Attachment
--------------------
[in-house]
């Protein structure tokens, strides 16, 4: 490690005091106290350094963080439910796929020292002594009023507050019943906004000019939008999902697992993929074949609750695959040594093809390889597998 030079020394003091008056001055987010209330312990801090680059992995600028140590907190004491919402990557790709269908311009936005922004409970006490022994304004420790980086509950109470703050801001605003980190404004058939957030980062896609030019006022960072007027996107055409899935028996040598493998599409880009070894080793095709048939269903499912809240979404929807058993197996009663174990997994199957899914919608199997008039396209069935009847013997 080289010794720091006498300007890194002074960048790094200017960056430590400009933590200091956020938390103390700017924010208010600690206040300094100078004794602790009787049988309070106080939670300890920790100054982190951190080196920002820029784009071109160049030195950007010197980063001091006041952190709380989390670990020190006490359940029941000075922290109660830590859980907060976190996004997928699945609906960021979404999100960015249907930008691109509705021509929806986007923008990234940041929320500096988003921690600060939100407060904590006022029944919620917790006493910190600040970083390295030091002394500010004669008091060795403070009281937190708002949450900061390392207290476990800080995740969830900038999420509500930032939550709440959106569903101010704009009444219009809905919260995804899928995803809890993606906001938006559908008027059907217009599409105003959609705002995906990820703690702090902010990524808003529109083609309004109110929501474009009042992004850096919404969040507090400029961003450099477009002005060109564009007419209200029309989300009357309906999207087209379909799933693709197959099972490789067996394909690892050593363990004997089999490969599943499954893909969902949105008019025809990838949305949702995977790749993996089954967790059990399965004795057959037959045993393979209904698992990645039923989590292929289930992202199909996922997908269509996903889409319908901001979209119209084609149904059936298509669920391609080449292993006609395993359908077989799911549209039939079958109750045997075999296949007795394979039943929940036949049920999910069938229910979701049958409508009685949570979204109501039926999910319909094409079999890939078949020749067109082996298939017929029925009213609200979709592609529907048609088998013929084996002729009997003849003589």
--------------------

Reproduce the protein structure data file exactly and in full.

[in-house]
């Protein structure tokens, strides 16, 4: 490690005091106290350094963080439910796929020292002594009023507050019943906004000019939008999902697992993929074949609750695959040594093809390889597998 030079020394003091008056001055987010209330312990801090680059992995600028140590907190004491919402990557790709269908311009936005922004409970006490022994304004420790980086509950109470703050801001605003980190404004058939957030980062896609030019006022960072007027996107055409899935028996040598493998599409880009070894080793095709048939269903499912809240979404929807058993197996009663174990997994199957899914919608199997008039396209069935009847013997 080289010794720091006498300007890194002074960048790094200017960056430590400009933590200091956020938390103390700017924010208010600690206040300094100078004794602790009787049988309070106080939670300890920790100054982190951190080196920002820029784009071109160049030195950007010197980063001091006041952190709380989390670990020190006490359940029941000075922290109660830590859980907060976190996004997928699945609906960021979404999100960015249907930008691109509705021509929806986007923008990234940041929320500096988003921690600060939100407060904590006022029944919620917790006493910190600040970083390295030091002394500010004669008091060795403070009281937190708002949450900061390392207290476990800080995740969830900038999420509500930032939550709440959106569903101010704009009444219009809905919260995804899928995803809890993606906001938006559908008027059907217009599409105003959609705002995906990820703690702090902010990524808003529109083609309004109110929501474009009042992004850096919404969040507090400029961003450099477009002005060109564009007419209200029309989300009357309906999207087209379909799933693709197959099972490789067996394909690892050593363990004997089999490969599943499954893909969902949105008019025809990838949305949702995977790749993996089954967790059990399965004795057959037959045993393979209904698992990645039923989590292929289930992202199909996922997908269509996903889409319908901001979209119209084609149904059936298509669920391609080449292993006609395993359908077989799911549209039939079958109750045997075999296949007795394979039943929940036949049920999910069938229910979701049958409508009685949570979204109501039926999910319909094409079999890939078949020749067109082996298939017929029925009213609200979709592609529907048609088998013929084996002729009997003849003589």